As I reflect on the week, I am struck by the tobacco control movement's failure to engage in any meaningful discussion regarding the validity of scientific claims that we are making regarding the acute effects of secondhand smoke, about the wisdom of employment policies that ban smokers from workplaces, about the justification for banning smoking in all outdoor places, about whether classifying smoking around children as child abuse is an appropriate strategy to deal with the problem of childhood secondhand smoke exposure, or about any of the many other critical issues I have raised in the past few months within the tobacco control community.
In lieu of any discussion of these issues, what has been "discussed" has been my behavior and actions and whether I am a complete scientific fraud, a tobacco stooge, a liar, or some other form of deranged or inappropriate public health professional. In other words, instead of discussing the issues, many anti-smoking advocates have instead chosen to attack and insult me, attempt to discredit me as an individual (not discredit my arguments), and censor the expression of my opinions.
I have come to appreciate that this is a technique by which the movement is able to suppress dissent from its prevailing wisdom, actions, and agenda. By turning dissent around into ad hominem attacks, rather than discussion of the issues, dissent can be quelled.
I have recognized that this is indeed a tactic that we have used with arguments made by people who oppose tobacco control policies. Rather than debate the issues or refute the arguments, we tend to attack the individual and try to discredit them. But it surprised me to see that we use the very same tactic even when the person expressing the opinion is on our side!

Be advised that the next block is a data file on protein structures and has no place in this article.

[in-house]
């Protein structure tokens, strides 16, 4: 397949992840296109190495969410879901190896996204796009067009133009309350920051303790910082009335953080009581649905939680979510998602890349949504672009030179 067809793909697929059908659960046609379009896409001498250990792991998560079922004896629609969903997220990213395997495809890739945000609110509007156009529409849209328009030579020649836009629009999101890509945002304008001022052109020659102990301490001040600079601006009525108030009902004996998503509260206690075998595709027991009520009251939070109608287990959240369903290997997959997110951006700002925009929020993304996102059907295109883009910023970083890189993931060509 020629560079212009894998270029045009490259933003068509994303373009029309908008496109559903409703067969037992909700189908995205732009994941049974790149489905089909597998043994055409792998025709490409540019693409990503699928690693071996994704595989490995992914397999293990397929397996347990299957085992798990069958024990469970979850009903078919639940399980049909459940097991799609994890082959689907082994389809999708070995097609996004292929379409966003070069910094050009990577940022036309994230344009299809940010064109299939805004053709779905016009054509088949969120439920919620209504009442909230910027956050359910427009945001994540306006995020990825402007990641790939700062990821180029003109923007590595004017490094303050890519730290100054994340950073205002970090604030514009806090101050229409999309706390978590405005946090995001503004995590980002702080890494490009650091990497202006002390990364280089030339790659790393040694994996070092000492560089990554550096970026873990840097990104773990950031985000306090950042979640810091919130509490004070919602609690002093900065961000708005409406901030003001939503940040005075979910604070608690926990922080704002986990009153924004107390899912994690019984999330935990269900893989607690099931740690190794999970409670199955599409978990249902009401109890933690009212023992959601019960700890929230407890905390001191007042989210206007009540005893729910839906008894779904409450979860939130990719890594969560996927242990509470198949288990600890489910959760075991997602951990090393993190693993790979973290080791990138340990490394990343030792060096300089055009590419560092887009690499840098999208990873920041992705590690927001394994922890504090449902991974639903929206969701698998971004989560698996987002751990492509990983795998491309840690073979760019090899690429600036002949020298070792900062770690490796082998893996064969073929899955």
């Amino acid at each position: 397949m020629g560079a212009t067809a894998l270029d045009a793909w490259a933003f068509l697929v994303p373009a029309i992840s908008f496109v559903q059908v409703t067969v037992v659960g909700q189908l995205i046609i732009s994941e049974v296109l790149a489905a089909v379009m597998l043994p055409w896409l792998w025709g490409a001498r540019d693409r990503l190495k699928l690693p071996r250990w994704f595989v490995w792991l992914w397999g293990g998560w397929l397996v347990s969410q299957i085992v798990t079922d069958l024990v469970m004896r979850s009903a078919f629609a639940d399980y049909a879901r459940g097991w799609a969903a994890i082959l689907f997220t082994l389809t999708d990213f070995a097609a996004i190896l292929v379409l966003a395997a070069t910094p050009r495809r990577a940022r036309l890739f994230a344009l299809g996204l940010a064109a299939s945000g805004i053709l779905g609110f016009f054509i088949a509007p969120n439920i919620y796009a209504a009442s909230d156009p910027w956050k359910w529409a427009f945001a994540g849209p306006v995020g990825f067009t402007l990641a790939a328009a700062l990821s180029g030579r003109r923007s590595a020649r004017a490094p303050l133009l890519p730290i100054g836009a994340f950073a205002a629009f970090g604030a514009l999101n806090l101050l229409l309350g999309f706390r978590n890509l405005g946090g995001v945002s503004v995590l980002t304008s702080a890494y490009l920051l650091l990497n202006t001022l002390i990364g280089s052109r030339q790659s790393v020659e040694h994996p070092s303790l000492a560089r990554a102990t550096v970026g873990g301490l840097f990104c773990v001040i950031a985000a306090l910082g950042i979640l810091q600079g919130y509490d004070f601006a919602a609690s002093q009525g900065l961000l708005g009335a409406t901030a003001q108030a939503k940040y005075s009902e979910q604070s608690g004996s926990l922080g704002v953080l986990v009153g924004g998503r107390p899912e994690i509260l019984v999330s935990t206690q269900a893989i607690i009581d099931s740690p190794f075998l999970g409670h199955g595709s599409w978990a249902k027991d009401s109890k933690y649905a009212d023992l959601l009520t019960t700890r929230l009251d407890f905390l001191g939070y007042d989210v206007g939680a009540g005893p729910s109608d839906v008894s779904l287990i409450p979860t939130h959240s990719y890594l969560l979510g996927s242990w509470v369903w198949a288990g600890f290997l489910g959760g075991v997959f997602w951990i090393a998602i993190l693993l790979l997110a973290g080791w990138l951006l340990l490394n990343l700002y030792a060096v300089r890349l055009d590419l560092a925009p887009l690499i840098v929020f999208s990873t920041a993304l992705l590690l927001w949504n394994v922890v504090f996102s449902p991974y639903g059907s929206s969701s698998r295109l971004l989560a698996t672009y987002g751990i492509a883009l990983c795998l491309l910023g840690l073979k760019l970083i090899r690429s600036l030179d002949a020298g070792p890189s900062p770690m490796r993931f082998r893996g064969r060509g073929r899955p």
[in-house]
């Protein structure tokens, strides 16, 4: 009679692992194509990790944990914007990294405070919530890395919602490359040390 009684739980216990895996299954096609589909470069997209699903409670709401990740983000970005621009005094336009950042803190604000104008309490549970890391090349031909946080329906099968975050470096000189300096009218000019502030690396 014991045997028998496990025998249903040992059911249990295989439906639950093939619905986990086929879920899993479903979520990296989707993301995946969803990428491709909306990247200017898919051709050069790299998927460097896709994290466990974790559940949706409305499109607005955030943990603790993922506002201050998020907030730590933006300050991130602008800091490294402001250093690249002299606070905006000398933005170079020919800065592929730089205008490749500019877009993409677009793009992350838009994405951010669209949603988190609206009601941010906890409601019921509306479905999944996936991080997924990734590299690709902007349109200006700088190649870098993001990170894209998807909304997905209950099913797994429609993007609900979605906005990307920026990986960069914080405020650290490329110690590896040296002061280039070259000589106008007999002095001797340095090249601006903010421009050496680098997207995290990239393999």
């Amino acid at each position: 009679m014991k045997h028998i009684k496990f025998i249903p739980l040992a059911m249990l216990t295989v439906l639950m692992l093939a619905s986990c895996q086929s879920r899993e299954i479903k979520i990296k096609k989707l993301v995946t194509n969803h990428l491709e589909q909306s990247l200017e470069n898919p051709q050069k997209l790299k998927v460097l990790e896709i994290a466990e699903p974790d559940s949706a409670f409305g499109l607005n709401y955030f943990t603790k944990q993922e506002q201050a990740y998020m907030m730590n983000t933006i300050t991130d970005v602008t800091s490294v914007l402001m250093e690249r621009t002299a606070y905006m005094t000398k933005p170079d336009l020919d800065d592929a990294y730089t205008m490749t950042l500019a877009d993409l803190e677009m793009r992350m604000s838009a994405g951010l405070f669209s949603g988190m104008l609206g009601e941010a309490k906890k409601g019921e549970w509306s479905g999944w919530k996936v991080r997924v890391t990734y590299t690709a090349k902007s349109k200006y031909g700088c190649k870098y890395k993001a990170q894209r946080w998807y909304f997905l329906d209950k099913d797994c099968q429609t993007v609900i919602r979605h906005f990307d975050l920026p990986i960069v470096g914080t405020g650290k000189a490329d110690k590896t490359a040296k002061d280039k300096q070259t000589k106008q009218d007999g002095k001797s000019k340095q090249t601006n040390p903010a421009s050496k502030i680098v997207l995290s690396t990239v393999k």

I think that we need more meaningful discussion of these critical issues in tobacco control, not less. I think we need to open up our communication forums to allow more discussion, not less. I think we need to re-examine the justification behind our agenda, not to continue blindly following the path without asking questions. I think we need to be asking more questions, not fewer. I think we need to make it easier for people to contribute their opinions to the discussion of these issues, not to make it impossible for people to feel comfortable speaking out for what they believe. And I think we need to encourage people to contribute more to our discussions, not to try to limit what people are allowed to say.
I think that the program is moving in the wrong direction.
Perhaps it's a good thing that I was thrown off of the list-serves that I had been on. Perhaps I've reached a point where I realize that I am banging my head against a brick wall. Perhaps there is so much group-think in the tobacco control movement and so pervasive an element of McCarthyism (with blacklisting and censorship of those who dissent from the prevailing wisdom) that I cannot possibly succeed in changing the movement from the inside. Perhaps I should give up on trying to change things from within and take my case outside the movement - to the people (the public) and to the media. Perhaps it is only by engaging the support and understanding of people who are outside the movement and therefore do not have blinders on (like I myself had on for so many years) that this social movement can be reformed in a positive way.
I have a lot to reflect on, but one thing is for sure: I don't like the direction this program is going.